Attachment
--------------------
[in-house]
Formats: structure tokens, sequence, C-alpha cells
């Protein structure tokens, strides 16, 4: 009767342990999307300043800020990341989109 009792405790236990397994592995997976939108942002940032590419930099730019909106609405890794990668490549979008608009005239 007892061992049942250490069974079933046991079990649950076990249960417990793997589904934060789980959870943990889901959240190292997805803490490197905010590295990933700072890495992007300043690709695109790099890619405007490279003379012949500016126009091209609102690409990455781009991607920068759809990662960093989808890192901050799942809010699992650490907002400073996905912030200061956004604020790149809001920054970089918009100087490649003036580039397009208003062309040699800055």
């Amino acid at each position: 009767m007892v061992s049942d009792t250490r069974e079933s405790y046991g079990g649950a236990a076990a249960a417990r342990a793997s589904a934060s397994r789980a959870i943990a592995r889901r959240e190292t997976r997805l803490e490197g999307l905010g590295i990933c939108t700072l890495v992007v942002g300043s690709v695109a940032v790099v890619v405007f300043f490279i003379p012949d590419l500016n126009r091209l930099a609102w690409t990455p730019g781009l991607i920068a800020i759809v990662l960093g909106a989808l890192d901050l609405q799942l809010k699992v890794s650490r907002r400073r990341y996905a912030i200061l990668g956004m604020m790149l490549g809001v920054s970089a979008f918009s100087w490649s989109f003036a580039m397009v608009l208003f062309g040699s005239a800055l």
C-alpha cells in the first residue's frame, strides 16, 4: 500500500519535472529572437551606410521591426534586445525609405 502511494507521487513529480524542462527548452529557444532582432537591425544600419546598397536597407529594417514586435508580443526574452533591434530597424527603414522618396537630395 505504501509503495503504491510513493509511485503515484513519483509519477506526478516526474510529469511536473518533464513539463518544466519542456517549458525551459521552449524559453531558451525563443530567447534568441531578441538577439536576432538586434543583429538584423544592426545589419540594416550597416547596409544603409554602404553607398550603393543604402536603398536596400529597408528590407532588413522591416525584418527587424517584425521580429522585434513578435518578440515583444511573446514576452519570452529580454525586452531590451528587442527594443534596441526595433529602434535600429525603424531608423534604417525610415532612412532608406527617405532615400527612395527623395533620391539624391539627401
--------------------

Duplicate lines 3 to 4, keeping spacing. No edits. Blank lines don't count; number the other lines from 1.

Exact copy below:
């Protein structure tokens, strides 16, 4: 009767342990999307300043800020990341989109 009792405790236990397994592995997976939108942002940032590419930099730019909106609405890794990668490549979008608009005239 007892061992049942250490069974079933046991079990649950076990249960417990793997589904934060789980959870943990889901959240190292997805803490490197905010590295990933700072890495992007300043690709695109790099890619405007490279003379012949500016126009091209609102690409990455781009991607920068759809990662960093989808890192901050799942809010699992650490907002400073996905912030200061956004604020790149809001920054970089918009100087490649003036580039397009208003062309040699800055």
């Amino acid at each position: 009767m007892v061992s049942d009792t250490r069974e079933s405790y046991g079990g649950a236990a076990a249960a417990r342990a793997s589904a934060s397994r789980a959870i943990a592995r889901r959240e190292t997976r997805l803490e490197g999307l905010g590295i990933c939108t700072l890495v992007v942002g300043s690709v695109a940032v790099v890619v405007f300043f490279i003379p012949d590419l500016n126009r091209l930099a609102w690409t990455p730019g781009l991607i920068a800020i759809v990662l960093g909106a989808l890192d901050l609405q799942l809010k699992v890794s650490r907002r400073r990341y996905a912030i200061l990668g956004m604020m790149l490549g809001v920054s970089a979008f918009s100087w490649s989109f003036a580039m397009v608009l208003f062309g040699s005239a800055l």